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My son is in college out of state and we have set up a bank that I transfer money to, but there is no physical location for him to get cash or in-network atm.

I just got him a grocery debit card to keep track of food expenses and earn savings. In order to put money on it, he needs cash. Thus, I opened an account at a bank located in both our states so he could withdraw cash and put it on the grocery card. It seems so confusing, but it was the only way to avoid fees and keep track of expenses easier.

So... the question is... since the new bank is simply for transferring money for him to withdraw cash to put on the grocery card... is it better for him to leave some money in the account or does it matter? I suggested he leave $25 in the account and not zero it out each month and he asked me why. I found I had no good explanation other than that is how my mind works!

  • I edited the title, since "Student Checking Account" isn't descriptive of the question. – RonJohn Jan 25 at 14:27
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    The grocery debit card (never heard of such a thing) makes sense if you are the one putting money on it, and your son can only use it. Since he has to withdraw cash and put it on the card himself, why doesn't he just use a card attached directly to the bank account? – chepner Jan 25 at 19:49
  • It sounds like you're transferring money to two separate bank accounts, one which has a physical branch for your son to withdraw cash and the other which doesn't have a branch by your son. Did I understand that right? If so, why not just use the bank with a branch by your son? – lizziv Jan 27 at 18:45
  • Can you tell us more about the grocery debit card? Is it backed by a bank? I'd imagine that there must be a mechanism to transfer money directly to it, electronically, versus literally needing cash. – dwizum Jan 27 at 19:49
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YMMV, but my bank (Chase) auto-closed an account after seeing it sit empty for 90 days.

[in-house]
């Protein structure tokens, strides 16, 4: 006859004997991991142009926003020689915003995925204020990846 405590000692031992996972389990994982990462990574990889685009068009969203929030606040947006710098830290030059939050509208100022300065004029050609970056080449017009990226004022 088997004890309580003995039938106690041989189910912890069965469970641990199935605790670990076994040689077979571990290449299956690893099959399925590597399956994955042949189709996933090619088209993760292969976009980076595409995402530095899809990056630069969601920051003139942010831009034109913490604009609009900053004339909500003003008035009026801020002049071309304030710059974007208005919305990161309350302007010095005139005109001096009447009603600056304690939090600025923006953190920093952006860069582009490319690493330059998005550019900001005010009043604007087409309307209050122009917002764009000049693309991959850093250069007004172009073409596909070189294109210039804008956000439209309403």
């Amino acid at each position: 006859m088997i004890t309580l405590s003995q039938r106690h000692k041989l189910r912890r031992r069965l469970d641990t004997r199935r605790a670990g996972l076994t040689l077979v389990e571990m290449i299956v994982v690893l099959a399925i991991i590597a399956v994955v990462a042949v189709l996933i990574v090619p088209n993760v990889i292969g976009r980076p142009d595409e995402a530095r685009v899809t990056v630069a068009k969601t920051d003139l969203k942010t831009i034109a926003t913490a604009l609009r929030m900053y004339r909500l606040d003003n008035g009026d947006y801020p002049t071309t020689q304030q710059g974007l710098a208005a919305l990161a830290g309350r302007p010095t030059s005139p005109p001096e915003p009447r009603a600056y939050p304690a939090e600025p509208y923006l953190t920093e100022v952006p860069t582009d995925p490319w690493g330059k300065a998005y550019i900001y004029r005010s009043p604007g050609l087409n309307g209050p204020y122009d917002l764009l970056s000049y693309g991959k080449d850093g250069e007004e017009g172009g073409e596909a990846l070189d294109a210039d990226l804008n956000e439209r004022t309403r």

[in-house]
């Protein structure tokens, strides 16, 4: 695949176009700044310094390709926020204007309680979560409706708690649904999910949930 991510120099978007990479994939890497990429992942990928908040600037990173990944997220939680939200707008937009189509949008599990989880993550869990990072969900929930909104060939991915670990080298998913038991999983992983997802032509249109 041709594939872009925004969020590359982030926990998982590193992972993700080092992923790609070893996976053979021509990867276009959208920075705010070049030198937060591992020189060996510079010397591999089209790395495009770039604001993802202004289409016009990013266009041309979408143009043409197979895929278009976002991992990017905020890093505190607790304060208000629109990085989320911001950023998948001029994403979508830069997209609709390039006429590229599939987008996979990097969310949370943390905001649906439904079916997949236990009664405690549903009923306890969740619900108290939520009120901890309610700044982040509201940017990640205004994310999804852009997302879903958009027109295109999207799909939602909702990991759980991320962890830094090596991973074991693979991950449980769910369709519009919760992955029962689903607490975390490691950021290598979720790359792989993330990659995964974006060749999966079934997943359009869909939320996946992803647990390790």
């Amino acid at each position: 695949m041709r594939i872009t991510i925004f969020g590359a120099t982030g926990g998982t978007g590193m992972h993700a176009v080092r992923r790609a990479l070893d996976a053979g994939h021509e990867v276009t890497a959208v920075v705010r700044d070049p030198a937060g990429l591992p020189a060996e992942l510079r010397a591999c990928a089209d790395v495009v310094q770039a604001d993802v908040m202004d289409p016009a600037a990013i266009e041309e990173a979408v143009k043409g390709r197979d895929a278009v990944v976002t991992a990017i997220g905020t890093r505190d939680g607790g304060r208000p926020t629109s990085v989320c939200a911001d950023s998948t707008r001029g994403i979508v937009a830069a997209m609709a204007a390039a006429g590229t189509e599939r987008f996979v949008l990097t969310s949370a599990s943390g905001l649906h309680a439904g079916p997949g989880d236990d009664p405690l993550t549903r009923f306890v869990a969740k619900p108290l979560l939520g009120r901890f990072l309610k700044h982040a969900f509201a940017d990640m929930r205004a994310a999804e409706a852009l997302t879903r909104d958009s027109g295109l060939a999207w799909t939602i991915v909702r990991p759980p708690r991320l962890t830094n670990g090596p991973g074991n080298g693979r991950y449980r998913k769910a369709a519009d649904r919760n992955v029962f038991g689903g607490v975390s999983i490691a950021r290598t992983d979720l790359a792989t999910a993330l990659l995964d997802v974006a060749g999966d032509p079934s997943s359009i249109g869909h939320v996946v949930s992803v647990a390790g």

Since you refill it every 30ish days, that won't be a problem. It would certainly be a problem over the summer, though (presuming he doesn't take summer term classes, or have a local internship), but $25 then would solve that problem.

Still, I'd counsel my child to leave some money in the account for emergencies, as a proto Rainy Day Fund.

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The bank may charge fees if the balance drops below a certain threshold, and may may close the account if the balance stays at $0 for too long.

In general you don't want to allow your checking account to drop close to $0 because of the potential for overdraft fees or declined payments from an auto-scheduled payment or if someone tries to cash a check you wrote. Those don't seem like concerns in your case, but it's not a habit I'd want to encourage my child to develop.

As an aside: this setup seems unnecessarily complicated. Is there a reason you need to monitor your son's grocery purchases in detail? If not, help him draw up a plan for his grocery purchases including what he'll buy and how much he'll spend. Give him $X per month for groceries and have him use a debit card linked to the bank account you're funding. Learning to track your spending and stay within a budget is a valuable skill, and college is a great time to learn it.

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